Ed Code 35029. A local governing board may waive any credential requirement for the chief administrative officer of the school district under its jurisdiction. Any individual serving as the chief administrative officer of a school district who does not hold a credential may be required by the local governing board to pursue a program of in-service training conducted pursuant to guidelines approved by the commission.

    From Dr. Smith’s contract to be approved tomorrow night:

    “5. Pursuant to California Education Code Section 35029, the Board waives the requirement that Dr. Smith hold a credential enabling service as a District Superintendent and issued by the Commission on Teacher
    Credentialing, State of California.”

    Doesn’t the relationship between a Board member and the Board Member’s constituency get distorted by the language in item 6 below requiring that the content of contacts with a Board member must be shared with the superintendent?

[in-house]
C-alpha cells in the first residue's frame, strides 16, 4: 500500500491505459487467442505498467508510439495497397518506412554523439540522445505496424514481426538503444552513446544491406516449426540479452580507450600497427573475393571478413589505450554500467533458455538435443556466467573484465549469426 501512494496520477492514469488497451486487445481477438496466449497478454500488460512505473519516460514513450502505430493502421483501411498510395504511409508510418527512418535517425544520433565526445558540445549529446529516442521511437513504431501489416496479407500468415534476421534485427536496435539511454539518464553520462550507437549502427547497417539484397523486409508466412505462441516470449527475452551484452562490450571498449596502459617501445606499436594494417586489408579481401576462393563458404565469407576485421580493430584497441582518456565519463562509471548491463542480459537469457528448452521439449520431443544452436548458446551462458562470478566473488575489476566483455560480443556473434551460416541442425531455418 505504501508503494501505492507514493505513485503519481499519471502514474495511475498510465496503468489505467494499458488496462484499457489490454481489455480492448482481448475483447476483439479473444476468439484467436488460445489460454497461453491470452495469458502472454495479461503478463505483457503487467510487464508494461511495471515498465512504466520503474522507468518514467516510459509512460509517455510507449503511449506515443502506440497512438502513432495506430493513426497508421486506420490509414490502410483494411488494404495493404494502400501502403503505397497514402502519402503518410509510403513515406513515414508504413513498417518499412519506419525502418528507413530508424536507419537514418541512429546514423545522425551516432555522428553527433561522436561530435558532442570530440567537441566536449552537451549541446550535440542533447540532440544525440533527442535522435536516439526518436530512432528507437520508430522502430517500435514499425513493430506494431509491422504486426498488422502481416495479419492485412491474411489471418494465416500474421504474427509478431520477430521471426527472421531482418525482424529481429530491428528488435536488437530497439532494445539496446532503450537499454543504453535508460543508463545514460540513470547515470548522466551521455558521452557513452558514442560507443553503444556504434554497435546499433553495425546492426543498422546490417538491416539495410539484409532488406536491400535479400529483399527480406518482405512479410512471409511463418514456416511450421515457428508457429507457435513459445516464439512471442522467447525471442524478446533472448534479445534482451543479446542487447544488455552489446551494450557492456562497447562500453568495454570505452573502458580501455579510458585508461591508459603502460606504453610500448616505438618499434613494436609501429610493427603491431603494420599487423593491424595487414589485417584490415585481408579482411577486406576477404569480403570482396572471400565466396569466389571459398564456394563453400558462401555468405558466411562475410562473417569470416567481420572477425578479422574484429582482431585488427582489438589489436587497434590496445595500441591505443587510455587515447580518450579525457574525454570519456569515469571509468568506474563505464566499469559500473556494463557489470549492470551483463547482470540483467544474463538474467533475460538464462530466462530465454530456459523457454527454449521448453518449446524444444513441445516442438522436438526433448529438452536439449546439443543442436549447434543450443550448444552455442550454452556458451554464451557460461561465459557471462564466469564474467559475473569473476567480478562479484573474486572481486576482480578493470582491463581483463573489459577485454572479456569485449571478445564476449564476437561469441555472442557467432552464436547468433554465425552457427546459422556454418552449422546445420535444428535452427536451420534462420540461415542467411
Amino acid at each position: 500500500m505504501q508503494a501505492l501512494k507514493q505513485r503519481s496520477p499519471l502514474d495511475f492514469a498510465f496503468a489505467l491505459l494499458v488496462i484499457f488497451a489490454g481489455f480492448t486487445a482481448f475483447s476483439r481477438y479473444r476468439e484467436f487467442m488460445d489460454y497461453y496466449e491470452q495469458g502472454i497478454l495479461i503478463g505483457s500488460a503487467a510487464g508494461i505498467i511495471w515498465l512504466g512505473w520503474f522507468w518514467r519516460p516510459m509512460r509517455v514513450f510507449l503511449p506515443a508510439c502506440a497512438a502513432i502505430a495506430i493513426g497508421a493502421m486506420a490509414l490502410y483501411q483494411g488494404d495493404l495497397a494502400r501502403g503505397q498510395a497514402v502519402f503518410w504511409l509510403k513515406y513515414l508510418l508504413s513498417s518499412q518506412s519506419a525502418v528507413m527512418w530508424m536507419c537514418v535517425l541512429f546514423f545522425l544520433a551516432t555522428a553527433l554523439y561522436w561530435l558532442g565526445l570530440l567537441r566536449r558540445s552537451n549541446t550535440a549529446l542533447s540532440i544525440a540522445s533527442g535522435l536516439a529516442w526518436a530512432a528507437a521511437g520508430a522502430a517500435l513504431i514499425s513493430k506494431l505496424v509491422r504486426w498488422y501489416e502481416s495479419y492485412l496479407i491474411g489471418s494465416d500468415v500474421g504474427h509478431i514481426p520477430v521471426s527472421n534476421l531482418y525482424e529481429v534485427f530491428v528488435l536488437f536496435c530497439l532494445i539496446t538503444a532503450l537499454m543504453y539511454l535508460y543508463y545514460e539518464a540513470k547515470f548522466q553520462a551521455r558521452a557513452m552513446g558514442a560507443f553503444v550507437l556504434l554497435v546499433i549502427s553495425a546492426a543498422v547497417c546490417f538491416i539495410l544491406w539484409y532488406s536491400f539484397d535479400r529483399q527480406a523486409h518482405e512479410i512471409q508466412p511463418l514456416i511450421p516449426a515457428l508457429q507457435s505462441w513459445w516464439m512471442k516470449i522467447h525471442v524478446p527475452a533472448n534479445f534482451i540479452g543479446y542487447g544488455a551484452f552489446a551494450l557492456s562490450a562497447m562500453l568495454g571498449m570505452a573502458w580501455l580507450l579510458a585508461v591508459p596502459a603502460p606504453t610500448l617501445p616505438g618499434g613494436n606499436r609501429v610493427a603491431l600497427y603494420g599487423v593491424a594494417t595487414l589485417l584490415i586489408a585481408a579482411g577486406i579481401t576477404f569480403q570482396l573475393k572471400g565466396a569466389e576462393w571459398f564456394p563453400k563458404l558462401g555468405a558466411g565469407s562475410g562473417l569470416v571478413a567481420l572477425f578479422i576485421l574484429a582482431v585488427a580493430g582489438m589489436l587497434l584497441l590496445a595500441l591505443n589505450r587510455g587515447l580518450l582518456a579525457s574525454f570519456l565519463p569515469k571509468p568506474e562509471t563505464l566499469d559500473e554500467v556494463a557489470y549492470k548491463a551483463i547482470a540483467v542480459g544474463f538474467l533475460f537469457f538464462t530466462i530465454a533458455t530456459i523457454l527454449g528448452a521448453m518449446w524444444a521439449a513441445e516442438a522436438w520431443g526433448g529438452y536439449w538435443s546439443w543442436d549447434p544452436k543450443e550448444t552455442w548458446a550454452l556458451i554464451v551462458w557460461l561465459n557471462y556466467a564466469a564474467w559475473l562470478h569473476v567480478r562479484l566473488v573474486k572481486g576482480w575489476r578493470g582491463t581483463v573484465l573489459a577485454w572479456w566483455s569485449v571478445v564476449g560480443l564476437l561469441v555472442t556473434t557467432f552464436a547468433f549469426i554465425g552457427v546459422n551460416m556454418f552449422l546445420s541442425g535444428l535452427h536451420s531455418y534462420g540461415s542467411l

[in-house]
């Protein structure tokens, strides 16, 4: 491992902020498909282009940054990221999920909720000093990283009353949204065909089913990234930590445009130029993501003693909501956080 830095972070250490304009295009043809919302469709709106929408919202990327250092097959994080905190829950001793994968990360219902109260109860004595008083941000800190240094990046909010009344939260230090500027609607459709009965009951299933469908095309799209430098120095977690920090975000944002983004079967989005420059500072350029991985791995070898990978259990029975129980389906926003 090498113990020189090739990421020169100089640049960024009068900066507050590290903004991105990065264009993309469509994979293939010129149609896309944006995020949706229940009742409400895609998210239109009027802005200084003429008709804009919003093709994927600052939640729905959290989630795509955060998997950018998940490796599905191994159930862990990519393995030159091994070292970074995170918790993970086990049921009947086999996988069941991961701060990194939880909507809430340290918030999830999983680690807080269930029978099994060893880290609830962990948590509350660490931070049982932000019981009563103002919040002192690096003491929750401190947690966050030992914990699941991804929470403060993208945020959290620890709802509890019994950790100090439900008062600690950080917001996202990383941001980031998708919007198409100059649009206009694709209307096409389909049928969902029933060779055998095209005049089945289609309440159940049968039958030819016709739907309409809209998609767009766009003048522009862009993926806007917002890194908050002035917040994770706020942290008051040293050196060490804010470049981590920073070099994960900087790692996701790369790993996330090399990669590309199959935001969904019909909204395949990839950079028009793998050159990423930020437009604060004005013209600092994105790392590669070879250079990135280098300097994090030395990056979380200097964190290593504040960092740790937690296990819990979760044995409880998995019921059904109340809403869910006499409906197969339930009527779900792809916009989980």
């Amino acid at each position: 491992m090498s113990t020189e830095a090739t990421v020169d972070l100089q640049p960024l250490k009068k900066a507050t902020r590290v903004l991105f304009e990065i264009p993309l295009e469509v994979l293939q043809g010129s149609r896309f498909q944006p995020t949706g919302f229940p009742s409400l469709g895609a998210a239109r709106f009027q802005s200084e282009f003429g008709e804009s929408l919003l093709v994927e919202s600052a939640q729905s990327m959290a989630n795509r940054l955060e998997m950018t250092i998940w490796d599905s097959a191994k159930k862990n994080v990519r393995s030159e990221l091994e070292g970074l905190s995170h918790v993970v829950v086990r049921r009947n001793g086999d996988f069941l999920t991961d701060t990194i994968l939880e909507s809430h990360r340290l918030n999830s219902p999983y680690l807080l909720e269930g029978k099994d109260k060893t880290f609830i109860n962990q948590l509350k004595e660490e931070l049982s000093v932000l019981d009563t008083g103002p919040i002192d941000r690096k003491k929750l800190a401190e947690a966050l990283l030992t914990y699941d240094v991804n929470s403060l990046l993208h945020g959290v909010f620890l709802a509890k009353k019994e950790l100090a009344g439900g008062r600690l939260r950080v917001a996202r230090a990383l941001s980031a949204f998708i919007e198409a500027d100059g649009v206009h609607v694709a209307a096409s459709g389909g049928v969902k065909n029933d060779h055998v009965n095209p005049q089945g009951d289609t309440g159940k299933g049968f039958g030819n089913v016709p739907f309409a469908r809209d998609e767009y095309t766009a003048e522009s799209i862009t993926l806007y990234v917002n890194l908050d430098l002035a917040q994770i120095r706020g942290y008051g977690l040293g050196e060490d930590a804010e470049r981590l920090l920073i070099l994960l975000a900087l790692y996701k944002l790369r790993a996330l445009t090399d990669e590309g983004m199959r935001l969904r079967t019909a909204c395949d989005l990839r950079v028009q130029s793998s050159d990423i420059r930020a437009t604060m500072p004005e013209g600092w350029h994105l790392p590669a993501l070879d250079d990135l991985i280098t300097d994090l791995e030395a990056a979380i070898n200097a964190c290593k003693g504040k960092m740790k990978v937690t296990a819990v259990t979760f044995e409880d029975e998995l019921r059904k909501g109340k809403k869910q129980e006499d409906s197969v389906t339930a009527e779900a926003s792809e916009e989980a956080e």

“6. In order to improve communications, improve staff morale and community support, and to expedite the problem solving process, the Board, individually and collectively, shall promptly refer all material criticisms, complaints, and suggestions called to its attention to the Superintendent for study and resolution or suggestion.”

    Jim Mordecai

  • turner

    Clearly he won’t be hurting during this recession unlike the teachers and other staff the district will layoff soon.


  • harlemmoon

    Say, Turner, you get what you pay for.